The write controller 422 writes data from a local memory at a server node 312, 313 into a memory 410. During operation, a server node 312, 313, for example, a guest virtual machine (VM) at the server node, can post new data to its local memory, and notify the aggregation system 300 that a new descriptor (distinguished from the descriptors provided by the buffer descriptor manager 412) is in the local memory and ready to be fetched and processed. The write controller 422 can read the descriptor pointing to the local memory of the server node 312, 313 where the posted data is located, and retrieve the data from the local memory according to the descriptor. The write controller 422 can request available memory locations at one or more memories 410 of the switch device 406 from the buffer descriptor manager 412. The write controller 422 can be configured to write the data to the switch device 406 in response to the switch device 406 generating an indicator that it is ready to receive the data, providing a level of link congestion management since the switch device 406 reads and/or writes data subject to the availability of the memory 410 to receive and store the data. The write controller 422 can divide data packets, frames, and the like into smaller units in accordance with the configuration of the memory 410, for example, to accommodate a memory block size.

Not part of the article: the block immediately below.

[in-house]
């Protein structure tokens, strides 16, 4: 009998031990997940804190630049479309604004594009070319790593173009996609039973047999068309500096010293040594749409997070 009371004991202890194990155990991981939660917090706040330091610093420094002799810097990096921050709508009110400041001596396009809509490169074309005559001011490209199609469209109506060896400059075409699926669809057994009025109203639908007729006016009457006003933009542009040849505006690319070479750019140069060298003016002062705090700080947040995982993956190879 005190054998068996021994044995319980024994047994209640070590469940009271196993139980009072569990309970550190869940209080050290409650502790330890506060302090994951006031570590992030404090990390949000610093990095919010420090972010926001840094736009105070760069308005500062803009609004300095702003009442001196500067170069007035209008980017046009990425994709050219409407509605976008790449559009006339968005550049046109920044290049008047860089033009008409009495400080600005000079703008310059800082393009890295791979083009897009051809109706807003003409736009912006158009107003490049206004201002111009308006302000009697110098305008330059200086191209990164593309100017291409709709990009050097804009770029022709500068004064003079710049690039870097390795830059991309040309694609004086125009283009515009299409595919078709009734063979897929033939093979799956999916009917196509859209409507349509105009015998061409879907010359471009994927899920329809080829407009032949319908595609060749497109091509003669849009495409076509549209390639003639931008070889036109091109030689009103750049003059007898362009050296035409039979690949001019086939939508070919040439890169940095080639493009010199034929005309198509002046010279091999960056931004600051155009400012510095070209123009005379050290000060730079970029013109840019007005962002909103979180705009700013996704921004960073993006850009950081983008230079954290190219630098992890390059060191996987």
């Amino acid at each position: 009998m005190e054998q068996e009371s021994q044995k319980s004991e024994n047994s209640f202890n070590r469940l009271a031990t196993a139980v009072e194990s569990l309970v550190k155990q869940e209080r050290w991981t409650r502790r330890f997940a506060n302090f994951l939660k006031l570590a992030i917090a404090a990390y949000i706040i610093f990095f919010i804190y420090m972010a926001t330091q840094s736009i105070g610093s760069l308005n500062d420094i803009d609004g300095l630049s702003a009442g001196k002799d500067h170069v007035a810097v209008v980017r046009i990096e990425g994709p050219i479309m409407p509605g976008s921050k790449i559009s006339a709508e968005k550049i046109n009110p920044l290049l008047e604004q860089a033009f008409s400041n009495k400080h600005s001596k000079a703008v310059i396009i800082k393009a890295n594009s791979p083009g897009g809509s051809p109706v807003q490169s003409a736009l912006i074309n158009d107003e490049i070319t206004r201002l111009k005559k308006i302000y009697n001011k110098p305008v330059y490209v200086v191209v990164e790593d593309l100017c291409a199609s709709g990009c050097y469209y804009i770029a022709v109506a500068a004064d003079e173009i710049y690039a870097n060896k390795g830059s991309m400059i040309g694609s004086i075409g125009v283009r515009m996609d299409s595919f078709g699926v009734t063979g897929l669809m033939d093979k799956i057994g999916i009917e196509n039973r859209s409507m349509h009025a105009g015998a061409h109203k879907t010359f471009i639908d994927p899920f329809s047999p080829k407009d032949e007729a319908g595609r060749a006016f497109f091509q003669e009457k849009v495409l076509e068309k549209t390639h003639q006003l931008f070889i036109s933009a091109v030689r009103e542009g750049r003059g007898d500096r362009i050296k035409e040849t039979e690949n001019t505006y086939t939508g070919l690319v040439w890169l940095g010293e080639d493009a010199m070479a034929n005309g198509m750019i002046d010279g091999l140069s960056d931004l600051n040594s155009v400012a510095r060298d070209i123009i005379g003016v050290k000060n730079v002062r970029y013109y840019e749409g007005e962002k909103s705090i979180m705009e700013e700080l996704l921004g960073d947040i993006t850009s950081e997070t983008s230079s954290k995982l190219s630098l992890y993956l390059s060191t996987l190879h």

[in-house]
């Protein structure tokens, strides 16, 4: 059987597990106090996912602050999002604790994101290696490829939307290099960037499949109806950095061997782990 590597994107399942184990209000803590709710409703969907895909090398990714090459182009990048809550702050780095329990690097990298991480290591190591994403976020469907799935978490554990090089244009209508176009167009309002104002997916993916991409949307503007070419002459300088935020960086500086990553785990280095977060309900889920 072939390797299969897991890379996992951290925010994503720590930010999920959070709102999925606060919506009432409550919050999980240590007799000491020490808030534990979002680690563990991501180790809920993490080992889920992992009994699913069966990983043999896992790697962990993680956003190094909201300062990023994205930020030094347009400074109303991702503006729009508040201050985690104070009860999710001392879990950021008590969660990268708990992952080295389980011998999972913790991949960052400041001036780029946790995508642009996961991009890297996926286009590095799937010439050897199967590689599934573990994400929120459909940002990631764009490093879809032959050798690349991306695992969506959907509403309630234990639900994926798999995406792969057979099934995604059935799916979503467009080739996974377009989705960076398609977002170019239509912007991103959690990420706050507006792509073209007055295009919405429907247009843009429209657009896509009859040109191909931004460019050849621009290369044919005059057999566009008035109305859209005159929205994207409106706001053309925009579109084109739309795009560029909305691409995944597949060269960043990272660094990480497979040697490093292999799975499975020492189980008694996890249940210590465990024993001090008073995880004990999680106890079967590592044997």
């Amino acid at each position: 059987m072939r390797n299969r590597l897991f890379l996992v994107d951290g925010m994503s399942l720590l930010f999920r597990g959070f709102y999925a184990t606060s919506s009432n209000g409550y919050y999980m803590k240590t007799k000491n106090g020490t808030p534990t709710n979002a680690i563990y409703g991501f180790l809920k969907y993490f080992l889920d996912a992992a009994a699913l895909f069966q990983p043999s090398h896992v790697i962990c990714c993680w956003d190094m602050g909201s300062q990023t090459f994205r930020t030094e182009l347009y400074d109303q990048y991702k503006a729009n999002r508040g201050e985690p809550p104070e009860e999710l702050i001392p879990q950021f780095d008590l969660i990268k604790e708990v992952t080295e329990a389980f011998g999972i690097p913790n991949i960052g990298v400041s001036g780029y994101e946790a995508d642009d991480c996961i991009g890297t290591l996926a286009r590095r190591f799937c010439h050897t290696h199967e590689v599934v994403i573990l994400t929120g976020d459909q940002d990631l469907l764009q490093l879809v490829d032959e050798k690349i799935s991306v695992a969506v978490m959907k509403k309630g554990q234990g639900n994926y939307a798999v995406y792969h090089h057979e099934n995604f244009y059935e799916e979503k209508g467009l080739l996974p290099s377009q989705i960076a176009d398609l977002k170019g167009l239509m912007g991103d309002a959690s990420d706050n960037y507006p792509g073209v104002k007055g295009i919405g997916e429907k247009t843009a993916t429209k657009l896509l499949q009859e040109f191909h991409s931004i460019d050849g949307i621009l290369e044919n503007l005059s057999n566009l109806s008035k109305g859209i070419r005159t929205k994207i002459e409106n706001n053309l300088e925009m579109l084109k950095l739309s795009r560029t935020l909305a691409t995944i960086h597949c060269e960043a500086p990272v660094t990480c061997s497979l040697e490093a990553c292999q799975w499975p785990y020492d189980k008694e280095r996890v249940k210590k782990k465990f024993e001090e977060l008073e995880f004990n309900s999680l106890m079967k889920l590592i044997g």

The header processing module 426 can generate a record from a data packet, frame, or other unit of data received by the interconnect device 302, and post it to a memory output queue 418. In an embodiment, a memory output queue 418 can correspond to an output port 318, and can be provided at each column connector 434 for collecting record data received by the input ports 316 and directed to destinations via the selected output port 318. The record can include metadata provided by the source server nodes 312, 313, which can relate to data destination information, and can be used to designate a memory output queue 418 for receiving the record. The record can include routing hints, for example, related to a state for maintaining legacy protocol transparency. The designated output queue 418 preferably corresponds to the output port 318 identified for outputting the payload corresponding to a received record to its destination, for example, a target server node 312, 313 or an external device via a NIC 342.